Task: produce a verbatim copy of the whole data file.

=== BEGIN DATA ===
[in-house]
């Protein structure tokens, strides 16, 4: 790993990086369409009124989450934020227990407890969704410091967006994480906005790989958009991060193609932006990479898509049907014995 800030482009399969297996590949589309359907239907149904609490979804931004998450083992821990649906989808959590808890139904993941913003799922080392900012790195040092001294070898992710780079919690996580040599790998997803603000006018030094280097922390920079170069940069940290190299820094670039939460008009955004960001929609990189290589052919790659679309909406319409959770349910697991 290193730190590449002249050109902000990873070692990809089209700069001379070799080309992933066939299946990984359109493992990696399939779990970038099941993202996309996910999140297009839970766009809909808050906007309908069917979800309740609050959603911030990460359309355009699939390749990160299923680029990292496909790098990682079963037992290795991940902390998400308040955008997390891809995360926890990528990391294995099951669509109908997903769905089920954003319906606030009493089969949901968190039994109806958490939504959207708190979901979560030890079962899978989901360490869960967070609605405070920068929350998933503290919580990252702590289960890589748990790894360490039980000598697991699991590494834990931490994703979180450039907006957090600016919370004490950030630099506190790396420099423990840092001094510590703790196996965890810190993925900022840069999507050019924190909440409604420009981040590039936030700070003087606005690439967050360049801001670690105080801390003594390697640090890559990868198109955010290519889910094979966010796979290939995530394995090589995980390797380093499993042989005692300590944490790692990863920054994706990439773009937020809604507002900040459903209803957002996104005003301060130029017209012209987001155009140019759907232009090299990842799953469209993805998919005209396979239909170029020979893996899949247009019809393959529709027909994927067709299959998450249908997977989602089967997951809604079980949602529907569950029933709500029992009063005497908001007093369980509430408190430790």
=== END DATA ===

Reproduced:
[in-house]
């Protein structure tokens, strides 16, 4: 790993990086369409009124989450934020227990407890969704410091967006994480906005790989958009991060193609932006990479898509049907014995 800030482009399969297996590949589309359907239907149904609490979804931004998450083992821990649906989808959590808890139904993941913003799922080392900012790195040092001294070898992710780079919690996580040599790998997803603000006018030094280097922390920079170069940069940290190299820094670039939460008009955004960001929609990189290589052919790659679309909406319409959770349910697991 290193730190590449002249050109902000990873070692990809089209700069001379070799080309992933066939299946990984359109493992990696399939779990970038099941993202996309996910999140297009839970766009809909808050906007309908069917979800309740609050959603911030990460359309355009699939390749990160299923680029990292496909790098990682079963037992290795991940902390998400308040955008997390891809995360926890990528990391294995099951669509109908997903769905089920954003319906606030009493089969949901968190039994109806958490939504959207708190979901979560030890079962899978989901360490869960967070609605405070920068929350998933503290919580990252702590289960890589748990790894360490039980000598697991699991590494834990931490994703979180450039907006957090600016919370004490950030630099506190790396420099423990840092001094510590703790196996965890810190993925900022840069999507050019924190909440409604420009981040590039936030700070003087606005690439967050360049801001670690105080801390003594390697640090890559990868198109955010290519889910094979966010796979290939995530394995090589995980390797380093499993042989005692300590944490790692990863920054994706990439773009937020809604507002900040459903209803957002996104005003301060130029017209012209987001155009140019759907232009090299990842799953469209993805998919005209396979239909170029020979893996899949247009019809393959529709027909994927067709299959998450249908997977989602089967997951809604079980949602529907569950029933709500029992009063005497908001007093369980509430408190430790």